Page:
1. What is an ARCH Process?

  1. Evdokia Xekalaki and
  2. Stavros Degiannakis

Published Online: 31 MAR 2010

DOI: 10.1002/9780470688014.ch1

ARCH Models for Financial Applications

ARCH Models for Financial Applications

How to Cite

Xekalaki, E. and Degiannakis, S. (2010) What is an ARCH Process?, in ARCH Models for Financial Applications, John Wiley & Sons, Ltd, Chichester, UK. doi: 10.1002/9780470688014.ch1

Author Information

  1. Department of Statistics Athens University of Economics and Business, Greece

Publication History

  1. Published Online: 31 MAR 2010
  2. Published Print: 16 APR 2010

ISBN Information

Print ISBN: 9780470066300

Online ISBN: 9780470688014



  • autoregressive conditional heteroscedasticity (ARCH) process;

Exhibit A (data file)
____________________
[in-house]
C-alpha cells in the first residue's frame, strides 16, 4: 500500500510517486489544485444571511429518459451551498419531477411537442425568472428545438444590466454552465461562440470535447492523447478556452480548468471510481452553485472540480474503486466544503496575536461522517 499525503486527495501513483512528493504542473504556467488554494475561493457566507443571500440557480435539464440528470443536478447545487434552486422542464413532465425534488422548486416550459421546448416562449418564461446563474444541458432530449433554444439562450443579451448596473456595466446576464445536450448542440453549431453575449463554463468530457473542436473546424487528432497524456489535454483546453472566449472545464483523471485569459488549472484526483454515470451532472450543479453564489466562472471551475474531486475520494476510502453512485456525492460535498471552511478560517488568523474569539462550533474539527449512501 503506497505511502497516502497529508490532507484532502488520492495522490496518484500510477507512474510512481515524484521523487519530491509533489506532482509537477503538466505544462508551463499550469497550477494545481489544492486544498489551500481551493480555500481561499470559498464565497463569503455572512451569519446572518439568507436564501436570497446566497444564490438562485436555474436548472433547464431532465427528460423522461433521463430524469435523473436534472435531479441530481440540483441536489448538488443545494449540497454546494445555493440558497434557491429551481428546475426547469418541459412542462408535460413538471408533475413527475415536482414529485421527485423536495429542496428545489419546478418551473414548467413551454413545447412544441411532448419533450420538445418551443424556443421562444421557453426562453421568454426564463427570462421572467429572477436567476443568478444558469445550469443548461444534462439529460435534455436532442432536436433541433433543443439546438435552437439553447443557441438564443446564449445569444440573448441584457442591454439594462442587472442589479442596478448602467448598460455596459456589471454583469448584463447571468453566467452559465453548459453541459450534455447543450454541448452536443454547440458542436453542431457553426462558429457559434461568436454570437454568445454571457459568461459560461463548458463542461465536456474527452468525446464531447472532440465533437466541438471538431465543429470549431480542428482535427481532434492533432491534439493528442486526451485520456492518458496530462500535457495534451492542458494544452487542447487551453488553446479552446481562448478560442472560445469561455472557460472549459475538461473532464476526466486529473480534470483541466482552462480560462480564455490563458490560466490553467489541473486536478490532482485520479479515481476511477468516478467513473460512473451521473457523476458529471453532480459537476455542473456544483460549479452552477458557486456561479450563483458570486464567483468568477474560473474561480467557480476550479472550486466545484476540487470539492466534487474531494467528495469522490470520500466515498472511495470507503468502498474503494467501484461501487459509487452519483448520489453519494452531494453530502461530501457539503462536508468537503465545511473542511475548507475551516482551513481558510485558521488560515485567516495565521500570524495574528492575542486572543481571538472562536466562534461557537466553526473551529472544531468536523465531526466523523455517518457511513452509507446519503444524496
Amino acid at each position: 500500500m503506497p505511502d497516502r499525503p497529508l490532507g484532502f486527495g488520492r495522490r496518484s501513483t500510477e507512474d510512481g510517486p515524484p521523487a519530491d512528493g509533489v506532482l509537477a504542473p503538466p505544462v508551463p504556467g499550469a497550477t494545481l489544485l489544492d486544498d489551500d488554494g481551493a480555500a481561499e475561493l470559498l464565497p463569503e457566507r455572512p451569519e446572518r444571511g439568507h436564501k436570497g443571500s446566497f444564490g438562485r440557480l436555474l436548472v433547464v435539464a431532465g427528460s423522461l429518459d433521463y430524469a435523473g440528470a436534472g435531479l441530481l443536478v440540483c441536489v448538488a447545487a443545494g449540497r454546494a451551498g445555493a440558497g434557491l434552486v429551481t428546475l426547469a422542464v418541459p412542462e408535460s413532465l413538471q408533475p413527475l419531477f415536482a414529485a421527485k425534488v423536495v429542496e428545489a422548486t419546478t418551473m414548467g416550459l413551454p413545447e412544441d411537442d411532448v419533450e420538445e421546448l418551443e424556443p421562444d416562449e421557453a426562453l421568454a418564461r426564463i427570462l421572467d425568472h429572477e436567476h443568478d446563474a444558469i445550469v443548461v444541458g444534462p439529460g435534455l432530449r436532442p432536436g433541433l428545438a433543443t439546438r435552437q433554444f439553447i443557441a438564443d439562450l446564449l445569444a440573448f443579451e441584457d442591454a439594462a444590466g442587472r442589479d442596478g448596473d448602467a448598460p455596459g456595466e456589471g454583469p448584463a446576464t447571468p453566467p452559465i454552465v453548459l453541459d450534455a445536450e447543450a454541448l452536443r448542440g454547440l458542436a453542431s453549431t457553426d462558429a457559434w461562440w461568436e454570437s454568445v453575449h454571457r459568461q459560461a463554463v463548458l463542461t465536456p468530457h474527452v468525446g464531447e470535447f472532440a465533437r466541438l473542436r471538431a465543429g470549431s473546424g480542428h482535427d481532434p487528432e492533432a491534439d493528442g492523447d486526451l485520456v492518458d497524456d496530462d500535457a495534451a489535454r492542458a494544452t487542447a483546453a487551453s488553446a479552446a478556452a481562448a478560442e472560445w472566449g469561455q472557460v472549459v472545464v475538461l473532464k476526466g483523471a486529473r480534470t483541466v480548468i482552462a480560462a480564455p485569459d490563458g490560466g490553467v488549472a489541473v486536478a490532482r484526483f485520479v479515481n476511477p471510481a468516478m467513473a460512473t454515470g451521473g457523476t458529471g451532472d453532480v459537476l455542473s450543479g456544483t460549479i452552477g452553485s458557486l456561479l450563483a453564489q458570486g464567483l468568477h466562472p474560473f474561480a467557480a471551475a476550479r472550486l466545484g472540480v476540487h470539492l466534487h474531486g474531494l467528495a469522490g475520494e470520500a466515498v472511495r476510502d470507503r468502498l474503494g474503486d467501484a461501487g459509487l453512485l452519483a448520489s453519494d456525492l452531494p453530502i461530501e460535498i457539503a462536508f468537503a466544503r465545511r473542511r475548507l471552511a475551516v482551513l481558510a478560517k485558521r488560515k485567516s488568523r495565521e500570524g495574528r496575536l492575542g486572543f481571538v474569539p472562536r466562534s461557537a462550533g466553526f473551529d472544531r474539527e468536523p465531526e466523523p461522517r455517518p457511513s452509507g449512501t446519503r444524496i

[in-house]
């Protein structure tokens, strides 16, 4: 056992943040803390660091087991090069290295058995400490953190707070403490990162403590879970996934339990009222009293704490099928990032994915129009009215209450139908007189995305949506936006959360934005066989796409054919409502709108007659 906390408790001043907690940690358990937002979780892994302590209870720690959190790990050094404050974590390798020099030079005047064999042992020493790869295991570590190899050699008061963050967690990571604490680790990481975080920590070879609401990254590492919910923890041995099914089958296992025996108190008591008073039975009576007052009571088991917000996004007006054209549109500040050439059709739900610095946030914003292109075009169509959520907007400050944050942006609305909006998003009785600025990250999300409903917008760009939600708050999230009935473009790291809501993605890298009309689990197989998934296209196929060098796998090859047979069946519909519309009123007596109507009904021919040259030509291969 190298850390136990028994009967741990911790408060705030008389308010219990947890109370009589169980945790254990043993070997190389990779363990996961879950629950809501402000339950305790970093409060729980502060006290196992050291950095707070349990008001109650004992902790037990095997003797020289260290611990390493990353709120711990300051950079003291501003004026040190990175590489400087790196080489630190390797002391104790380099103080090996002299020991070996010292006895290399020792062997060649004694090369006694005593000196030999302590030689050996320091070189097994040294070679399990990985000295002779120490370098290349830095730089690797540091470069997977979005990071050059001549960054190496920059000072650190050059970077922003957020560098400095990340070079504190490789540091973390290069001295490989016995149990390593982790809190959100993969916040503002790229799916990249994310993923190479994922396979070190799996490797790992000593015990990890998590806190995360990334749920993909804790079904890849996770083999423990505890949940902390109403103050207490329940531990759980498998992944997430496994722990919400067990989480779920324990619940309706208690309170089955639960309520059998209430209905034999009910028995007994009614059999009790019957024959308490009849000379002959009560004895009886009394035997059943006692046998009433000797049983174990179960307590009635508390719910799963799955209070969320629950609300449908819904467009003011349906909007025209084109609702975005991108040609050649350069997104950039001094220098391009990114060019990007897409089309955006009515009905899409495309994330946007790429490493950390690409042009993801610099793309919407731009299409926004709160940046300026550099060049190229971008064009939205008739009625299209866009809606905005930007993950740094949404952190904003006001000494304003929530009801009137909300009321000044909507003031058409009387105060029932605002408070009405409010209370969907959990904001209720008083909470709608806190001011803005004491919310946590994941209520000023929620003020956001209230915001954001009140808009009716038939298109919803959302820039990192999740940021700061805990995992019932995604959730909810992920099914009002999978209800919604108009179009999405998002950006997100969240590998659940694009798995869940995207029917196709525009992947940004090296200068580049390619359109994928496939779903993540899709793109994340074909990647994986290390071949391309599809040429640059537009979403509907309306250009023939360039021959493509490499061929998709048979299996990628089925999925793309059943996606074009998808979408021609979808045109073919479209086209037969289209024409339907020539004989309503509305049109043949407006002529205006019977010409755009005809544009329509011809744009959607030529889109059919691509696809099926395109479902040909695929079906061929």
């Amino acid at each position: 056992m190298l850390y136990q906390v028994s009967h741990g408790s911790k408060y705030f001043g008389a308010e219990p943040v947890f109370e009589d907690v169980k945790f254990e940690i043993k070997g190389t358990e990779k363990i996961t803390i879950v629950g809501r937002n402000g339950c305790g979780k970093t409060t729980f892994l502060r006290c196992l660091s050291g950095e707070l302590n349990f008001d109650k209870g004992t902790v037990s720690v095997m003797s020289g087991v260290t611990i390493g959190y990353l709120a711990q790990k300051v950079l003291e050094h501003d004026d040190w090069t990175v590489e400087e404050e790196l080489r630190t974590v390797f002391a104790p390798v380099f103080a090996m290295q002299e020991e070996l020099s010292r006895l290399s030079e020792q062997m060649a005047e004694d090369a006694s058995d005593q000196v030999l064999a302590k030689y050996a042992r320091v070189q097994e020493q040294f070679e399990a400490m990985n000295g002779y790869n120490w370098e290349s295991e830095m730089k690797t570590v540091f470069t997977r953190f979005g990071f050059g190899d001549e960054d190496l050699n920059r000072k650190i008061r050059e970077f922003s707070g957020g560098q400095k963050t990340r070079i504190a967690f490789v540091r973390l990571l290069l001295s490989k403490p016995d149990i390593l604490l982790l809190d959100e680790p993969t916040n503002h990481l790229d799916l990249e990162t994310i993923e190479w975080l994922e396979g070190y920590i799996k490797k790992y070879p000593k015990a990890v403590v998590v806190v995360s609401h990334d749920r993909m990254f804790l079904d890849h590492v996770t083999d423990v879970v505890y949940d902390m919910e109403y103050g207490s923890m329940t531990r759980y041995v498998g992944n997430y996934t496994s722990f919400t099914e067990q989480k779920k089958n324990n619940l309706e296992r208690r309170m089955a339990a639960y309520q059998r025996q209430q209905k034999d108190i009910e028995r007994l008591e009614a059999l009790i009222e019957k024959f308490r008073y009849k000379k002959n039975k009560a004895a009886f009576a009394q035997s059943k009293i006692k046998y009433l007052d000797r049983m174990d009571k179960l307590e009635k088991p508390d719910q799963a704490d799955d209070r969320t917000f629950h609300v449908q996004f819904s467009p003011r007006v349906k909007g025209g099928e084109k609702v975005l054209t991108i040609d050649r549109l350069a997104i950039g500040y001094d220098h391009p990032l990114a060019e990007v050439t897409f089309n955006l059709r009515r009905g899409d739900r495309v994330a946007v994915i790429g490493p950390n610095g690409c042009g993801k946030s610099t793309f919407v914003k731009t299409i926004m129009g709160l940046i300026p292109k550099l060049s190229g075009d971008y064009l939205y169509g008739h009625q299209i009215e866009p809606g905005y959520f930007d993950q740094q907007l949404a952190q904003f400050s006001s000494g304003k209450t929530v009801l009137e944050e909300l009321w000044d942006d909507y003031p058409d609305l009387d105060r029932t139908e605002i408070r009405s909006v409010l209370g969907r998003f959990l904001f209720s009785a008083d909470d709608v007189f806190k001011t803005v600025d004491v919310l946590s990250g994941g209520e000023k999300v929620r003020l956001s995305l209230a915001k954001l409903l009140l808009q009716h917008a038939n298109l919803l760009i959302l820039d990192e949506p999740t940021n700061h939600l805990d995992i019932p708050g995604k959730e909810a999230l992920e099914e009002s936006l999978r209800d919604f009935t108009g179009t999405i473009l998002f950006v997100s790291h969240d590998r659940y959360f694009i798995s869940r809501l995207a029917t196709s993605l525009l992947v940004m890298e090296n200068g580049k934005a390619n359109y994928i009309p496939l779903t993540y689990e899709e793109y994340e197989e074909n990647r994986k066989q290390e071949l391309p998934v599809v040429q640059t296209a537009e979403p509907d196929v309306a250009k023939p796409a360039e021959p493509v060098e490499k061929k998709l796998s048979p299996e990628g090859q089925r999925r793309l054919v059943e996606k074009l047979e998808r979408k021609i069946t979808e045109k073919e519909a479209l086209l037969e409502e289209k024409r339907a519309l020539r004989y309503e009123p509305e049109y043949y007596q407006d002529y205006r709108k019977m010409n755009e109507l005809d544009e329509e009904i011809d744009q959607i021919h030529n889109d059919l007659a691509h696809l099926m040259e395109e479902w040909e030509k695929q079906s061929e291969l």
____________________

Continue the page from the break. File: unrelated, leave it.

• conditional mean;
  • conditional variance;
  • estimation method;
  • non-synchronous trading effect;
  • non-trading period effect


Autoregressive conditional heteroscedasticity (ARCH) models have been widely used in financial time series analysis and particularly in analysing the risk of holding an asset, evaluating the price of an option, forecasting time-varying confidence intervals and obtaining more efficient estimators under the existence of heteroscedasticity. Financial markets appear to be affected by the accumulation of information during non-trading periods, as reflected in the prices when the markets reopen following a close. As a result, the variance of returns displays a tendency to increase. Non-synchronous trading in the stocks making up an index induces autocorrelation in the return series, primarily when high-frequency data are used. This chapter also discusses the relationship between conditional variance and conditional mean.

Controlled Vocabulary Terms

autoregressive conditional heteroskedasticity; conditional mean; conditional variance; estimation